So I am lucky enough to have friends (woo go me! people see through my weirdness and like me), but I didn’t ‘try’ to make them (Just to clarify incase you now think i’m an obnoxious twat, I don’t mean I am so awesome people just come to me), I mean, I just act like me and people either like that or they don’t. I think everyone is like this….and all the best friends are made without you even realising you are ‘making friends’. Networking is a whole different sitch.
Networking is unnecessary (Disclaimer: it’s clearly not unnecessary, otherwise business people wouldn’t continually bang on about how useful it is… and if i was any good at it i would probably think it’s great….but as i’m not…it seems entirely pointless to me). To me, networking is designed to make normal people (i think i’ve just described myself as normal!) feel like inferior losers. Mostly when i have to attend events and i look at the agenda, it is not the workshops or lectures or even group work that bothers me…its the breaks. 20 minutes for coffee!!…no one needs 20 minutes to grab a coffee, wee and sit back down…so you are forced to endure 18 painful minutes of standing around trying to avoid eye contact with various strangers, failing and then having to ask unnecessary questions like ‘oh how did you get here?’, ‘where are you from?’, ‘weather is awful isn’t it?’ over and over again. (or hiding in the toilet or going for a walk in the middle of nowhere…which is invariably what i end up doing)
I realise i am not alone in my dislike of networking at events, but it seems to me that most people can hide it better than me…it doesn’t help that one of the default conversations is about kids and i don’t have any….(when you start comparing your dog to other people’s children it gets messy). Anyway i recently went on some networking training and now i’m an expert (clearly that is a lie). Here’s some top tips for successful networking:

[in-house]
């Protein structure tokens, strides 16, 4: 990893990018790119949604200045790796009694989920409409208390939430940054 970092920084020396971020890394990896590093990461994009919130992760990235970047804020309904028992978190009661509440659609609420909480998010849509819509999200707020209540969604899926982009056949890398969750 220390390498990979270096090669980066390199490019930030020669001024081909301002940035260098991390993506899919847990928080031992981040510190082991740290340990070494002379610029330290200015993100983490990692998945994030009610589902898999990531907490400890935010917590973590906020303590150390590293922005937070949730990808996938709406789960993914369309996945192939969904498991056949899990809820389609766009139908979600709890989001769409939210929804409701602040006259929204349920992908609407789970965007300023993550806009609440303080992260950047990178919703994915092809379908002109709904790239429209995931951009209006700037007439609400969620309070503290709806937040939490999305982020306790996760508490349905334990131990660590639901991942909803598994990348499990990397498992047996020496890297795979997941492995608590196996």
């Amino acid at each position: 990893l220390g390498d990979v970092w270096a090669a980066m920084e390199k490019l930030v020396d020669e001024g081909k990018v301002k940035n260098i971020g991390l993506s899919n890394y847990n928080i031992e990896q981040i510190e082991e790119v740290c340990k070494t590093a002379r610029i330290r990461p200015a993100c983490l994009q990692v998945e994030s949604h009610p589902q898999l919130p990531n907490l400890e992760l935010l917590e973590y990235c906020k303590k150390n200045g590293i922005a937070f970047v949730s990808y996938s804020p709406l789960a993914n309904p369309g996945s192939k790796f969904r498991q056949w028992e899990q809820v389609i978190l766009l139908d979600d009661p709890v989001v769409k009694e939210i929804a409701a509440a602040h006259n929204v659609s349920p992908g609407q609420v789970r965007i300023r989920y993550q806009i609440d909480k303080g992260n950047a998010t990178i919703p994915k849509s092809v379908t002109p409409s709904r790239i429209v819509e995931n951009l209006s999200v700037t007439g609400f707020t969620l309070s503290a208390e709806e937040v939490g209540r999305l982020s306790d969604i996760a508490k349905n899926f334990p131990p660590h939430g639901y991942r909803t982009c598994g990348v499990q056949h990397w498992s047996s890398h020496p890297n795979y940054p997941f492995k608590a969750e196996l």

- When you introduce yourself, do it like James Bond (cos that won’t make you feel awkward at all) ” Hi i’m Anna… Anna Theaker”
- When you shake hands with someone, make sure ‘your fleshy bit touches their fleshy bit’ (ewww…shaking hands will never be the same again)
- Always enter an open 2! or a 3 or a 4 or a 5 for that matter (find a gap in a group and squish yourself into it – nod along to the conversation even if you have no idea what they are talking about)
- When you are introducing someone, if you don’t know their name, point at them and they will say it, as if by magic (if this doesn’t work you look like a dick, but i am assured it’s fool proof)
- Don’t give someone a business card unless they ask for it (as if i would, i don’t want strangers having my number)
- If someone is boring you, don’t just walk off and leave them standing there like a loser, suggest you go over to get some food from the buffet and then accidentally on purpose lose them in the crowd. (I happened to have a cold this day…so genuinely had to keep dashing off to get a tissue…i think this is probably frowned upon as a method of ‘losing people’ but largely preferable to snotting everywhere i’m sure)
- Find out stuff about people and use it to start conversations (but not in a stalker-ish way)
- The weather, how you travelled here, what you do, the food, the venue, the agenda for the day etc, are all acceptable starting topics. (Not ‘how much you dislike networking’…which ironically has got conversations going for me in the past)
- Take a hint – if a person is clearly not interested in continuing a conversation, leave them and find someone who is (obvs sticking to the above mentioned ‘exit strategy’)
To conclude, i think what i’m saying is…networking is not for me. At least being taught how to network is not for me. I get what i need out of these events…and usually i end up talking to more people than i ever think i will….but i do it being me…not being a ‘networker’.